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The Emotional Toll

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Thread: The Emotional Toll

  1. #1
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    Default The Emotional Toll

    This thread was prompted by an item on NPR. It concerned hurricane Sandy and the damage it wrought, and I was struck by how the majority of stories focus on the financial ramifications and its implications on insurance and such. In the immediate aftermath you will here many more personal accounts, but once the media feels it had milked the human angle long enough it is quickly forgotten in favour of the latest tragedy. Living in Canada near the Great lakes we have occasional tornados, and hurricanes deliver barely a glancing blow, I started to wonder about how the victims of previous disasters react emotionally when another storm is imminent or even just a possibility. It must be horrific for some. Sorry about the long-windedness.

  2. #2
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    Default Re: The Emotional Toll

    Thinking of especially the Sandy victims not only hit by the devastating hurricane and then several bad snowstorms on top of that damage. When I was a kid we belonged to a beach club on the Long Island Sound EVERY year that beach club was flattened by an October hurricane and had to be rebuilt.

    I would think that having been hit so badly once and knowing the possibility of more storms like it could come would have me looking for a different area to live. The state I live in now is being inundated by Floridians wanting to get away from the danger of possible hurricanes. We just get tornadoes. There does not seem to be an area in the US that does not have some draw back as far as the climate.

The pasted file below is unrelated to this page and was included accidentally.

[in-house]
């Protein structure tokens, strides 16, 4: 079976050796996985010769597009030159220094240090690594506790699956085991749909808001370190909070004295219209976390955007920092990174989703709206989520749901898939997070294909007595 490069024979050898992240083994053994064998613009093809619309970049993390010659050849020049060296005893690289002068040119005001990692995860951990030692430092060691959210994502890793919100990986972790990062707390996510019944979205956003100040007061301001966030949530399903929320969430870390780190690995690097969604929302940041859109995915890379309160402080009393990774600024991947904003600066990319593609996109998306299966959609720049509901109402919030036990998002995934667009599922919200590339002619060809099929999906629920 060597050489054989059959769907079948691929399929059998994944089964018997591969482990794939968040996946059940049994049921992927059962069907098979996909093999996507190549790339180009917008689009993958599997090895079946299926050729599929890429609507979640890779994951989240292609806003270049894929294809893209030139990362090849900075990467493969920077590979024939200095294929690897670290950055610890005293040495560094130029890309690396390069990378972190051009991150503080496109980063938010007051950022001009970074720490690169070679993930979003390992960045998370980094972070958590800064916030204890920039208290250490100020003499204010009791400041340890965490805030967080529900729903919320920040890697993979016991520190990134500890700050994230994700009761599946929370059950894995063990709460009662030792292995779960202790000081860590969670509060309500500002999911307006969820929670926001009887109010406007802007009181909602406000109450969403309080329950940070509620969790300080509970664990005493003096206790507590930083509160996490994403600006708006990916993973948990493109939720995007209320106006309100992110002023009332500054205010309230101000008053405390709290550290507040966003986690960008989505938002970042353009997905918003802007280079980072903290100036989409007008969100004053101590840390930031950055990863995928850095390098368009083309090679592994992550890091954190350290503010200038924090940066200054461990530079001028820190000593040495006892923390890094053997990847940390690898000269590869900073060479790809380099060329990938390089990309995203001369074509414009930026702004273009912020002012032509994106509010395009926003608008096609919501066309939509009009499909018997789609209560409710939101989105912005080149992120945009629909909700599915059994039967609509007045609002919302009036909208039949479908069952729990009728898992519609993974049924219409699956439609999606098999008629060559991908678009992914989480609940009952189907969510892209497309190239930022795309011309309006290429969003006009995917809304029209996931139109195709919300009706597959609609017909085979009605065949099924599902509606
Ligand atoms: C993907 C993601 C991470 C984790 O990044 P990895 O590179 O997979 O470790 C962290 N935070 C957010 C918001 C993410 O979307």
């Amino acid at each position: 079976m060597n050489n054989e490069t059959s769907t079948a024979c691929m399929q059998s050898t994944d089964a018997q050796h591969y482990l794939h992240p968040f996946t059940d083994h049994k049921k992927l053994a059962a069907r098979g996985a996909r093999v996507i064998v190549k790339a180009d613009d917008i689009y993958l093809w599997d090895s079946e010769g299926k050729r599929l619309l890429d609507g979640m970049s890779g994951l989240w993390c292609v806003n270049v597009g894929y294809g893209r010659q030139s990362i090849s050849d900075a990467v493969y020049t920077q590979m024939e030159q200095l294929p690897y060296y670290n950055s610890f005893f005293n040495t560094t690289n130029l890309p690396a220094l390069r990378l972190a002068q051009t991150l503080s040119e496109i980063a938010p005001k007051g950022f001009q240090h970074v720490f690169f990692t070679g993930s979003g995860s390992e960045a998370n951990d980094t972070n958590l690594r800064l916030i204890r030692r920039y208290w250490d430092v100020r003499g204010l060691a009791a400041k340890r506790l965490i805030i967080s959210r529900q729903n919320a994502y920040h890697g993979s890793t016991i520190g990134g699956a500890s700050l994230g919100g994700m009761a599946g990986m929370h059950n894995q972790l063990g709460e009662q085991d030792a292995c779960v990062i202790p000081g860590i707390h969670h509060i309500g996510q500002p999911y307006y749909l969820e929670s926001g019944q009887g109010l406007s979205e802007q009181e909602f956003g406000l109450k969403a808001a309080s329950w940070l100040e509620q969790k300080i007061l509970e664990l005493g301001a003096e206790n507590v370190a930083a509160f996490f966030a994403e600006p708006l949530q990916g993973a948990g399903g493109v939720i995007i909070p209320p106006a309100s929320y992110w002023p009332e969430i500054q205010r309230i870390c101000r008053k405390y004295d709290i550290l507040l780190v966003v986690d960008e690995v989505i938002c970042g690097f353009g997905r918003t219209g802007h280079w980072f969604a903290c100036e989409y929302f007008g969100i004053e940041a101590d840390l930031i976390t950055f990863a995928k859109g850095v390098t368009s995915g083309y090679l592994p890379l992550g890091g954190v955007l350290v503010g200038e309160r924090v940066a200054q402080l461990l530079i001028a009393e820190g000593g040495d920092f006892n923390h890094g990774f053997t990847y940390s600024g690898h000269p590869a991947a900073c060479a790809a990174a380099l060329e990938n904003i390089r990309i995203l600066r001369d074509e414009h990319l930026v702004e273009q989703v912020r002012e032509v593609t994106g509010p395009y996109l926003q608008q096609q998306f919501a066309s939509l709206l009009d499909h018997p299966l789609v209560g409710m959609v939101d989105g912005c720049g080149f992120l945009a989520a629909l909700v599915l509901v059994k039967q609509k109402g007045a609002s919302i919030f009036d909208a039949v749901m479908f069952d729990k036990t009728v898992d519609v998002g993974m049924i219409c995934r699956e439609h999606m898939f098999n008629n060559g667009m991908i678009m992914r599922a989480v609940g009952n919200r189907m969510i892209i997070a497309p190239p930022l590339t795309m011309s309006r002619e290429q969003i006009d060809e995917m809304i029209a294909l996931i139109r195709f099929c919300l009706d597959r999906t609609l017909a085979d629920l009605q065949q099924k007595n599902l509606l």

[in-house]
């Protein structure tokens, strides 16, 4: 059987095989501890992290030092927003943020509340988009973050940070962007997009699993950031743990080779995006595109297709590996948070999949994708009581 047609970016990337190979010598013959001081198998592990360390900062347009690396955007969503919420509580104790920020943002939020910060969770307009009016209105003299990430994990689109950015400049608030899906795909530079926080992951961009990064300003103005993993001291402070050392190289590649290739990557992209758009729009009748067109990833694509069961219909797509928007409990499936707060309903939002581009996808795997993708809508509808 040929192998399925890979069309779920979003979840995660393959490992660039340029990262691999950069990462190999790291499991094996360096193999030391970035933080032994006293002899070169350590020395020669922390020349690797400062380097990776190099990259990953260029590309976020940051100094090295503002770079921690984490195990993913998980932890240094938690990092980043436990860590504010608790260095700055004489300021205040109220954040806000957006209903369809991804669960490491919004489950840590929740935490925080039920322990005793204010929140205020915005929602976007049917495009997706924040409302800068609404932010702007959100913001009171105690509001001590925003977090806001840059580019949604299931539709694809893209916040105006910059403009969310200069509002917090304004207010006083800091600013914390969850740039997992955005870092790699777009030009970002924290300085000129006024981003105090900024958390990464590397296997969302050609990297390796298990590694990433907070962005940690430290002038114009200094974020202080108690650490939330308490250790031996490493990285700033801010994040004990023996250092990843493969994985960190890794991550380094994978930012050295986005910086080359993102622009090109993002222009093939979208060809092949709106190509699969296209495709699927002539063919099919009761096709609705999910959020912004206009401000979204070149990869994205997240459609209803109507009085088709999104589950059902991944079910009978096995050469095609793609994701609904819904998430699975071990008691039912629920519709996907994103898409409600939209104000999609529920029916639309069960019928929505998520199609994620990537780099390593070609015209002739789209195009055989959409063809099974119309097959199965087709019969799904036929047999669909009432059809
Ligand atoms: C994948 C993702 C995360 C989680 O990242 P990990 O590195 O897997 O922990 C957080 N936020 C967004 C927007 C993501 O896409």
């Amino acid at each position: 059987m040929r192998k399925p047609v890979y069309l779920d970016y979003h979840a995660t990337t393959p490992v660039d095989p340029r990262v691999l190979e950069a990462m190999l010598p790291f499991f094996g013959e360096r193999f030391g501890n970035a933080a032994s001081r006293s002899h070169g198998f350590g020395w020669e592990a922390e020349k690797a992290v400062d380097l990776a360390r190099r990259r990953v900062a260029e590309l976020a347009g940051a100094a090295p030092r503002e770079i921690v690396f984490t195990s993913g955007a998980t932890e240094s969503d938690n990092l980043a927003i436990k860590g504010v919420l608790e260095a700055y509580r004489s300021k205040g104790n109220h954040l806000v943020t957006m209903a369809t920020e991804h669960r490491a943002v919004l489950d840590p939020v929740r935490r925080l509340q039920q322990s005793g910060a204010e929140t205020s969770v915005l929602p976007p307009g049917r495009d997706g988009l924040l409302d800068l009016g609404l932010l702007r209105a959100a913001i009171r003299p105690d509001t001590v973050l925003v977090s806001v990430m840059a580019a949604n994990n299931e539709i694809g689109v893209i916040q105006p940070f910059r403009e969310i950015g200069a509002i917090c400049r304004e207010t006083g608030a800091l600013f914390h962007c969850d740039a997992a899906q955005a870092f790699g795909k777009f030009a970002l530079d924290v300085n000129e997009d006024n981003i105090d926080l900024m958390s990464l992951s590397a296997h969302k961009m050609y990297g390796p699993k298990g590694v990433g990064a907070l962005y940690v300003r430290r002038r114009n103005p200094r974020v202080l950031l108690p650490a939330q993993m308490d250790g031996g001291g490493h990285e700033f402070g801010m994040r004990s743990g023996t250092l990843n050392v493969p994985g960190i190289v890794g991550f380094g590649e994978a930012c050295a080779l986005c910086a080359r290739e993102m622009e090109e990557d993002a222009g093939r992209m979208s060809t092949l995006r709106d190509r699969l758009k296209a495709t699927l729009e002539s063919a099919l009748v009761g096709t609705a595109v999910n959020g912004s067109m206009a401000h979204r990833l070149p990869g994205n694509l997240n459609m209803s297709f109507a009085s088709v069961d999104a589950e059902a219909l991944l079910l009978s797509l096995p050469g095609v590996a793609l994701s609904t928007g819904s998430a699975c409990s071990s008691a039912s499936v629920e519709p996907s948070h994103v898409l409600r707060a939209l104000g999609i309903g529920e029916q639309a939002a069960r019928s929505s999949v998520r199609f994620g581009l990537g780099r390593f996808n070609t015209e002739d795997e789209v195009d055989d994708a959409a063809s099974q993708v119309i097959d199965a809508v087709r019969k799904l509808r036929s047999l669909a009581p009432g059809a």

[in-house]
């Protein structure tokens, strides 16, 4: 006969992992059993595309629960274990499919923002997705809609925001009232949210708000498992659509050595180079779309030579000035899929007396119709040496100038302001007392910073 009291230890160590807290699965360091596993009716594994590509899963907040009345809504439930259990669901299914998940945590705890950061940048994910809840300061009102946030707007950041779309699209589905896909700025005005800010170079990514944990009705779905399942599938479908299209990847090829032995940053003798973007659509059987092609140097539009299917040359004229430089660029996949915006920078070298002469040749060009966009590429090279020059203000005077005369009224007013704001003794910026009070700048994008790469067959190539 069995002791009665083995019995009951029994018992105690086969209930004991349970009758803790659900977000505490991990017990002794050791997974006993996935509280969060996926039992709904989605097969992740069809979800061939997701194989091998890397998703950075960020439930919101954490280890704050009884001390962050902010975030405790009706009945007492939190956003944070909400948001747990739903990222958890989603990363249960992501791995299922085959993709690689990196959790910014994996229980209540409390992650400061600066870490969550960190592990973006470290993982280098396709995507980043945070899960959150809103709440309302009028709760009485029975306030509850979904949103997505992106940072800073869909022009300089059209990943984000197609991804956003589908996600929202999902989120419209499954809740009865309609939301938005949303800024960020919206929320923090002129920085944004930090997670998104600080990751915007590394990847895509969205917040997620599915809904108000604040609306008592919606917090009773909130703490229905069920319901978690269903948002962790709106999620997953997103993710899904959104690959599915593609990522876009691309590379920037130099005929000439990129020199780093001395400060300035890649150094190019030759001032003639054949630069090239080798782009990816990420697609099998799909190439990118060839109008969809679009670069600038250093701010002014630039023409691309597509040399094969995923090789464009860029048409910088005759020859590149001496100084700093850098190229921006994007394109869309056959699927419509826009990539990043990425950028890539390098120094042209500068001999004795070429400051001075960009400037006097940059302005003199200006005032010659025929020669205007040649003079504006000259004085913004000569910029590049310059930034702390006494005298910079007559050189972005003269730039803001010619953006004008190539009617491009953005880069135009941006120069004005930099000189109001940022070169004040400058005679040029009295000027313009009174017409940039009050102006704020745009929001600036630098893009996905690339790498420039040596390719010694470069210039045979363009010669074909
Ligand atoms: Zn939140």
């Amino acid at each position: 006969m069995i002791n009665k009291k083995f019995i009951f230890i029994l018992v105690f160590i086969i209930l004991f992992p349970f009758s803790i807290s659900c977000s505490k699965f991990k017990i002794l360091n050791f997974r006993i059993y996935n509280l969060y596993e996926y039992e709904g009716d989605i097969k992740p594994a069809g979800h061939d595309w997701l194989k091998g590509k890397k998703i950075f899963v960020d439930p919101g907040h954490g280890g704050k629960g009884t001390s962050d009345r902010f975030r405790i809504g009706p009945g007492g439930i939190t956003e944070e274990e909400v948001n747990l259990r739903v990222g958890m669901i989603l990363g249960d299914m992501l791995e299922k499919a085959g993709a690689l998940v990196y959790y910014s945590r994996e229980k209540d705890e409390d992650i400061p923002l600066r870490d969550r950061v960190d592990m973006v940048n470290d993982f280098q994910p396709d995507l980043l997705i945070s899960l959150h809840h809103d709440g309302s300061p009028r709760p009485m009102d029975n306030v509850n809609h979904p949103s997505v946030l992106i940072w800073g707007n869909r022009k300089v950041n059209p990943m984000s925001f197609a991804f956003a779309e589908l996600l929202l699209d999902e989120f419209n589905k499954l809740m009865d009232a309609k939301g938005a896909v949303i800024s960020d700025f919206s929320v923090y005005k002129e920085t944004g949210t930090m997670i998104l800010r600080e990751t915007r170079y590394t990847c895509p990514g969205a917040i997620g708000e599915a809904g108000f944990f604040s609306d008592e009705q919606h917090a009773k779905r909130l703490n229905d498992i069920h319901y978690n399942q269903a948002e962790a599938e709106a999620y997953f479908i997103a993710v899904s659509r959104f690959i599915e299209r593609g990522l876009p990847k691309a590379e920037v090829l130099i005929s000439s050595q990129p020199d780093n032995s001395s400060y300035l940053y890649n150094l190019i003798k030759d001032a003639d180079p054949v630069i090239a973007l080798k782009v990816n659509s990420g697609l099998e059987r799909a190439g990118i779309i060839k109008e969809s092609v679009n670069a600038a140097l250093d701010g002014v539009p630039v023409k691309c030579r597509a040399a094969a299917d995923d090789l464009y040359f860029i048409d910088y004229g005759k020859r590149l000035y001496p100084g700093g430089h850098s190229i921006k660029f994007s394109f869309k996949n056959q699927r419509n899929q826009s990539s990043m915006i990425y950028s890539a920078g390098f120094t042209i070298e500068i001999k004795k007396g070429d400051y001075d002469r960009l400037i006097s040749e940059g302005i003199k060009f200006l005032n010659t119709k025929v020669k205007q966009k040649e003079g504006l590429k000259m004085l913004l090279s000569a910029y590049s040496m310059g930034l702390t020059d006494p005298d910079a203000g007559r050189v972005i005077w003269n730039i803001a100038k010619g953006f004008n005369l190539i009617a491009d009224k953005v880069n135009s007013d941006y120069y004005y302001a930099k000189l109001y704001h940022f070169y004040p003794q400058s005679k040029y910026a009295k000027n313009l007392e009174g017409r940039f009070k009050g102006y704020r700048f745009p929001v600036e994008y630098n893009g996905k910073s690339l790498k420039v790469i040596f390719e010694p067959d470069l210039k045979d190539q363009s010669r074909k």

I do feel that the media is not covering the area hit by Sandy because they don't see much improvement in the devastation and that is not good news.
    Last edited by Haunted; May 6th, 2013 at 08:56 AM.

  3. #3
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    Default Re: The Emotional Toll

    I've lived in Florida for 44 years of my adult life. Not sure if it was the innocence of youth, or it being a new factor-- but over the years "tropical season" has taken its toll on my emotional being. I find it difficult to use the correct term hurricane. The months of June through the end of November can almost be related to post traumatic shock. Each new forecast, each new warning brings back memories of past storms. It becomes a 24/7 glued to the Tv/radio. Evacuations, responsibility to the critters. I must state I am so thankful as I have not seen the destruction that many have experienced. But I am reminded over and over- it only takes one storm--( there but for the grace of God...) and they are getting bigger and stronger, and coming sooner. The start month is just around the corner and already I feel that feeling deep inside.
    There are other members on the Gulf Coast, friends, who feel the same way.

  4. #4
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    Default Re: The Emotional Toll

    My wife works as a case manager for one of the organizations that assist people who were affected by tornadoes in our area (Birmingham, AL) two years ago. Some of the victims are still trying to get help for rebuilding, but the stories just aren't on the local news anymore. When you do hear coverage, it's about Tuscaloosa, even though Birmingham was harder hit (not to minimize the damage and loss of life in Tuscaloosa).
    New stories come along, and yesterday's news is forgotten.

  5. #5
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    Default Re: The Emotional Toll

    Quote Originally Posted by EMARX View Post
    I started to wonder about how the victims of previous disasters react emotionally when another storm is imminent or even just a possibility. It must be horrific for some. Sorry about the long-windedness.